The author has made an interesting decision about names, using more modern alternatives, nicknames or titles.  I can understand why. If you are new to the Anglo-Saxon period, names can get a bit confusing. For example the Half-king and his sons, Elwood, Brandon and Thetford are easier to keep track of than Æthelstan, Æthelwold, Æthelwine, and Ælfwold (another son Æthelsige is omitted from the story!). If you already know the names, it becomes more complicated. Not that I’m familiar with these names, but I might be if I get to a second book about Byrhtnoth – I’ve only got to the year 946 so far. It’s something I’ll have to think about.

The book starts in 956, at the coronation of King Edwy, called Fairchild. Alvar is awarded his earldom by the king, but changes his allegiance to Edwy’s brother, Edgar. This betrayal, as he sees it, changes Alvar’s life forever. He will serve his country, whoever is King, for the rest of his life.

Alvar is so busy defending Mercia that he can never find the time to marry, or perhaps it is because he loves two different women. Both are unavailable to him. One is powerful, dark and sexy, the other provincial, fair and shy. Will he ever find happiness with either of them?

Alvar was a powerful man, politically and militarily, but in this book he is rarely seen doing anything. The book shows him arriving home from some fight in the North or Wales, or having to rush off to deal with a crisis. The King never listens to him and most of the time Alver is outmanoeuvred by (Saint) Dunstan and other churchmen. Probably this is true historically, but it doesn’t make for an exciting read.

If you want a well written, well researched book about life in the second half of the 10th century, this is the book for you. I learned a lot from reading it.

I’m afraid I prefer something with a bit more action. Something that keeps you up in the early hours, turning the pages, to find out what happens.

Finally: I noticed one minor error. At one point Alvar is returning from the Vale of York to his home.
” The route would eventually take them down the old Foss Way, bearing south until Alvar could link up with another great road cut by the Romans, following Watling Street to the west to get back to his own house in Gloucestershire.”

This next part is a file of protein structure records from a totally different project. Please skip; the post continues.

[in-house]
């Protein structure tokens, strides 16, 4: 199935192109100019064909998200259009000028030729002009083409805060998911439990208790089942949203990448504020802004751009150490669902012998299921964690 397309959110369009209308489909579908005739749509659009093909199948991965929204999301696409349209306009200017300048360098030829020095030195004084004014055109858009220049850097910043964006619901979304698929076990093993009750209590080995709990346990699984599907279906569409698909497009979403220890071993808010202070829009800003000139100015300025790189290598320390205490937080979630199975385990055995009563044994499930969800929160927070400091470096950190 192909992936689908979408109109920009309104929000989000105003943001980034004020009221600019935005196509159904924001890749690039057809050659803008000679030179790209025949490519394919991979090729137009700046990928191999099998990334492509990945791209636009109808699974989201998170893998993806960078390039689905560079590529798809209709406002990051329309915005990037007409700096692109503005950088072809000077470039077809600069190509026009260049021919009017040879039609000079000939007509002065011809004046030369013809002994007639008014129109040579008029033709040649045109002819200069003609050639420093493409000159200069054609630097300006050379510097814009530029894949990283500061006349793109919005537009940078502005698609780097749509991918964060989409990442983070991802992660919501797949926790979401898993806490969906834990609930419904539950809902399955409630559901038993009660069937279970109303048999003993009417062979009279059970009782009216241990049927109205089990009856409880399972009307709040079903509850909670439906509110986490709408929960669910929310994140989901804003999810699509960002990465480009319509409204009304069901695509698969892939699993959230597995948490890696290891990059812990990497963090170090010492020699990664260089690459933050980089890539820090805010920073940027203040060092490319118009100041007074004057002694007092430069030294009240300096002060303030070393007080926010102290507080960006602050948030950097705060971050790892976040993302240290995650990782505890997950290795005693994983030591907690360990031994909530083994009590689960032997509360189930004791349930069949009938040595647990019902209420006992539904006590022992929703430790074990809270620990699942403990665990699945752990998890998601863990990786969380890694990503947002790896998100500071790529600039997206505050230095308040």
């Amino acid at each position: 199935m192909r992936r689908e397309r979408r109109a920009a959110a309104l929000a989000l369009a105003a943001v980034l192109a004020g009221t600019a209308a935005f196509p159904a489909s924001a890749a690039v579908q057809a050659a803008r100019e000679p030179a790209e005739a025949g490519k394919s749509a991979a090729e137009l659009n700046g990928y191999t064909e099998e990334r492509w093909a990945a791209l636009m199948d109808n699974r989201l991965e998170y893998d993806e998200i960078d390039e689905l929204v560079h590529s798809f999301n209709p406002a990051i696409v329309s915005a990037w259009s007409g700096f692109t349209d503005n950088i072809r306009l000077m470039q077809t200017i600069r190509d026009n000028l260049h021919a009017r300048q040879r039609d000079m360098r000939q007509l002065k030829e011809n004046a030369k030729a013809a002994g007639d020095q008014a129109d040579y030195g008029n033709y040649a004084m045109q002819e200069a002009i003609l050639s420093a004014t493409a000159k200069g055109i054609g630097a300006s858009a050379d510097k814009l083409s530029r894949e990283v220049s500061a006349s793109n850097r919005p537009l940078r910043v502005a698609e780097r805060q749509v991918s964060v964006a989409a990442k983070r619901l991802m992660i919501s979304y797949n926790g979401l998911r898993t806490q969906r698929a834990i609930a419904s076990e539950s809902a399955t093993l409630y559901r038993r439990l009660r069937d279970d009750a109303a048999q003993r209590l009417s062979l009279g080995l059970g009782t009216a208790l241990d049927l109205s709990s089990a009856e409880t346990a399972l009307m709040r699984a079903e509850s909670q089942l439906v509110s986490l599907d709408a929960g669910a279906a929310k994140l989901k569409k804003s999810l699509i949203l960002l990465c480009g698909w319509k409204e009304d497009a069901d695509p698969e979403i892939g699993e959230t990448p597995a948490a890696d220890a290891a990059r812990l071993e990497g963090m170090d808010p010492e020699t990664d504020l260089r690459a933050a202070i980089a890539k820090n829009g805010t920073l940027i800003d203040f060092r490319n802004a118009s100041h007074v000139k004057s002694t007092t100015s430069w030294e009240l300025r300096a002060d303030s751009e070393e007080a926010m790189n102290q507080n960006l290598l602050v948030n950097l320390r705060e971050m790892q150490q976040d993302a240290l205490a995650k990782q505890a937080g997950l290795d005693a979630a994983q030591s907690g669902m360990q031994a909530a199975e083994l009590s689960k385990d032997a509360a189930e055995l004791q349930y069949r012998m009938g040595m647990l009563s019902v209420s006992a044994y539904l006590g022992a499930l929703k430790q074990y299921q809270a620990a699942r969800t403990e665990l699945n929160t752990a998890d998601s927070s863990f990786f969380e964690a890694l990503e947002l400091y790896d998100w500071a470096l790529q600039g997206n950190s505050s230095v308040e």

I usually take the Foss Way south to the Cotswolds – if Alvar went north on Watling Street, he was taking a (very) long way home!

Book Review – The Cross and the Curse

Last Thursday I gave a talk to a local WI group. I told them much more than they probably wanted to know about the history of the area – I probably mentioned the Anglo Saxons, once or twice. The next day I had a slight sore throat. I had obviously talked too much. By Saturday morning I knew – I had caught the virus/whatever that seemed to have had infected so many since Christmas. I lost my appetite (a real sign of illness) and hunkered down for the duration.

I didn’t feel so bad that I needed to spend all day in bed. What could I do? Read and write, of course.

I had homework to do for my writing group and plenty of time to get on with my book. 5000 words in four days may not sound much, but for me it’s a lot. An additional bonus, my protagonist was wounded and with a fever – we suffered together. Whether it will be readable when I come to check it is another matter.

The book I read was The Cross and The Curse, Book 2 of the Bernicia Chronicles by Matthew Harffy. I have promised a review. Here it is.

When I read the first book in the series, The Serpent Sword, last year, I was very impressed. So much so that I immediately looked for a sequel – there wasn’t one, at least not then. The next book came out last week on 22nd January. It arrived on my Kindle that morning. I was excited. I had read some of the previews, but I was also apprehensive. Would it be as good as I hoped? I can tell you now – It is better.